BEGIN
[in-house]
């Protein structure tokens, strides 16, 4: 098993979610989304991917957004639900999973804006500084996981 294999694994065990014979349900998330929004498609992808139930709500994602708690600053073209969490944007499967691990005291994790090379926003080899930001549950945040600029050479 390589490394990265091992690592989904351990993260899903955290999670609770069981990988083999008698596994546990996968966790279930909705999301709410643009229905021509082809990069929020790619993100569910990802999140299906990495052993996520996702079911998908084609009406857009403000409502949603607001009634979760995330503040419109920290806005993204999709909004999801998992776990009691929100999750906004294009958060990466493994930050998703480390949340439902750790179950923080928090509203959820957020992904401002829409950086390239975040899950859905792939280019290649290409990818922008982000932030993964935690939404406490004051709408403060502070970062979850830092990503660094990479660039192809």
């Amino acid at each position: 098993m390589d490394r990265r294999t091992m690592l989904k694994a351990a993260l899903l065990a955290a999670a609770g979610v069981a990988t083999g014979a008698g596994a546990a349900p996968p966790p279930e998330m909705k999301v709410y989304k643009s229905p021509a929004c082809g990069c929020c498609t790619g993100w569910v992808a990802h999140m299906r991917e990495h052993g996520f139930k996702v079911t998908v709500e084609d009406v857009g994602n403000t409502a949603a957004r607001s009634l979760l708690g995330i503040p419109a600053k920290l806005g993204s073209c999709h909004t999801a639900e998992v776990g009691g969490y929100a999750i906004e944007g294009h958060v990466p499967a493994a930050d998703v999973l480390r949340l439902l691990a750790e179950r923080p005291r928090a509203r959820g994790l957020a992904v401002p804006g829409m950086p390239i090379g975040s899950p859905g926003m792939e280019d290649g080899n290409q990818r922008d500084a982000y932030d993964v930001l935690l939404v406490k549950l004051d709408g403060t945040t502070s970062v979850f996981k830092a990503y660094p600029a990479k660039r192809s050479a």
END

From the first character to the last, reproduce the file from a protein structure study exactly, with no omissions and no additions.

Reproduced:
[in-house]
């Protein structure tokens, strides 16, 4: 098993979610989304991917957004639900999973804006500084996981 294999694994065990014979349900998330929004498609992808139930709500994602708690600053073209969490944007499967691990005291994790090379926003080899930001549950945040600029050479 390589490394990265091992690592989904351990993260899903955290999670609770069981990988083999008698596994546990996968966790279930909705999301709410643009229905021509082809990069929020790619993100569910990802999140299906990495052993996520996702079911998908084609009406857009403000409502949603607001009634979760995330503040419109920290806005993204999709909004999801998992776990009691929100999750906004294009958060990466493994930050998703480390949340439902750790179950923080928090509203959820957020992904401002829409950086390239975040899950859905792939280019290649290409990818922008982000932030993964935690939404406490004051709408403060502070970062979850830092990503660094990479660039192809």
């Amino acid at each position: 098993m390589d490394r990265r294999t091992m690592l989904k694994a351990a993260l899903l065990a955290a999670a609770g979610v069981a990988t083999g014979a008698g596994a546990a349900p996968p966790p279930e998330m909705k999301v709410y989304k643009s229905p021509a929004c082809g990069c929020c498609t790619g993100w569910v992808a990802h999140m299906r991917e990495h052993g996520f139930k996702v079911t998908v709500e084609d009406v857009g994602n403000t409502a949603a957004r607001s009634l979760l708690g995330i503040p419109a600053k920290l806005g993204s073209c999709h909004t999801a639900e998992v776990g009691g969490y929100a999750i906004e944007g294009h958060v990466p499967a493994a930050d998703v999973l480390r949340l439902l691990a750790e179950r923080p005291r928090a509203r959820g994790l957020a992904v401002p804006g829409m950086p390239i090379g975040s899950p859905g926003m792939e280019d290649g080899n290409q990818r922008d500084a982000y932030d993964v930001l935690l939404v406490k549950l004051d709408g403060t945040t502070s970062v979850f996981k830092a990503y660094p600029a990479k660039r192809s050479a």